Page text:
What is it really like to be a professional software engineer? Thinking about it as a career/major but you're not sure? I've been a full time software engineer since 2008 in both big and small companies. In this class we'll chat informally, answer questions, etc, about exactly what to expect if you go into a career in software engineering. We'll talk about some of the different types of software from web and mobile app development to operating systems and languages. Finally, we'll discuss some of the differences between "Computer Science" and "Software Engineering" and the parts of the software development process that universities often don't teach.


Concurrency and Multithreaded Programming in Splash! 2013 (Nov. 23 - 24, 2013)
I started teaching this course in 2006 when dual core processors were a newfangled thing. Now even cell phones have multicore processors! Programming to take advantage of today’s multicore processors is tricky and filled with pitfalls. We’ll talk about Amdahl’s law and how it benefits the performance increases from adding processors. I’ll discuss how programming language locks are actually implemented under the scenes. And I’ll talk about different ways computer scientists like to abstract concurrency to make it easier to program.


How Operating Systems Work in Splash! 2012 (Nov. 17 - 18, 2012)
If you've used a computer you've used an operating system. Whether Microsoft Windows, Linux, MacOS, or a mobile operating system the same basic concepts are the same. We'll talk about how user programs run cooperatively with the OS Kernel code, how the kernel schedules tasks, and memory management. If we have time we'll talk about file systems and a bit of networking too.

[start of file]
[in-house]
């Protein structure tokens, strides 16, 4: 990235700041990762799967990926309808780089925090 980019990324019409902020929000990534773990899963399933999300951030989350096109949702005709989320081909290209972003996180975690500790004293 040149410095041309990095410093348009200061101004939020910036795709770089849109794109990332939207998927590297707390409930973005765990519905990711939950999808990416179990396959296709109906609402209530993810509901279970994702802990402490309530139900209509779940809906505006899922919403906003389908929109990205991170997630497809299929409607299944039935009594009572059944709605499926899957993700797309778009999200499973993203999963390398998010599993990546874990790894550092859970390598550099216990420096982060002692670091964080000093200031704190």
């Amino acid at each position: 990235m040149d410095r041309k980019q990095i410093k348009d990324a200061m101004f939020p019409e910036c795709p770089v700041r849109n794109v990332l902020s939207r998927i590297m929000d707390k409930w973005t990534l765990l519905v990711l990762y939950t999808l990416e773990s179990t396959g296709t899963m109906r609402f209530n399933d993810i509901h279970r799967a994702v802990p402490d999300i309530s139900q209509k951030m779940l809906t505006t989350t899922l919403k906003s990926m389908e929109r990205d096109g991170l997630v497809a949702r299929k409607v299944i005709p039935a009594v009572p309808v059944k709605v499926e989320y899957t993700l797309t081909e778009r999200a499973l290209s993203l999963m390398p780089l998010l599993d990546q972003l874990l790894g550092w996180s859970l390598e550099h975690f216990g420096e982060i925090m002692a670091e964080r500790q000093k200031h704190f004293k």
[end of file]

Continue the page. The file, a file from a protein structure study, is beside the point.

Concurrency and multithreaded programming in Splash! 2012 (Nov. 17 - 18, 2012)
I started teaching this course in 2006 when dual core processors were a newfangled thing. Now even cell phones have multicore processors! Programming to take advantage of today's multicore processors is tricky and filled with pitfalls. We'll talk about Amdahl's law and how it benefits the performance increases from adding processors. I'll discuss how programming language locks are actually implemented under the scenes. And I'll talk about different ways computer scientists like to abstract concurrency to make it easier to program.


How to land an airplane! in Splash! 2012 (Nov. 17 - 18, 2012)
The captain and the copilot both had the fish. The announcement comes over the PA, "Is anyone on board a pilot?" You jump forward, "I'm not, but I did take a Splash Class once!" Well maybe that is a slight stretch! We'll talk about the theory aerodynamics, stalls, flight instruments and controls, and do some simple demonstrations with a big fan and models. At the end of the class I'll go through the basic steps of landing any aircraft from small to airliner.


Reaching down to the Operating System Kernel in Splash! 2010 (Nov. 20 - 21, 2010)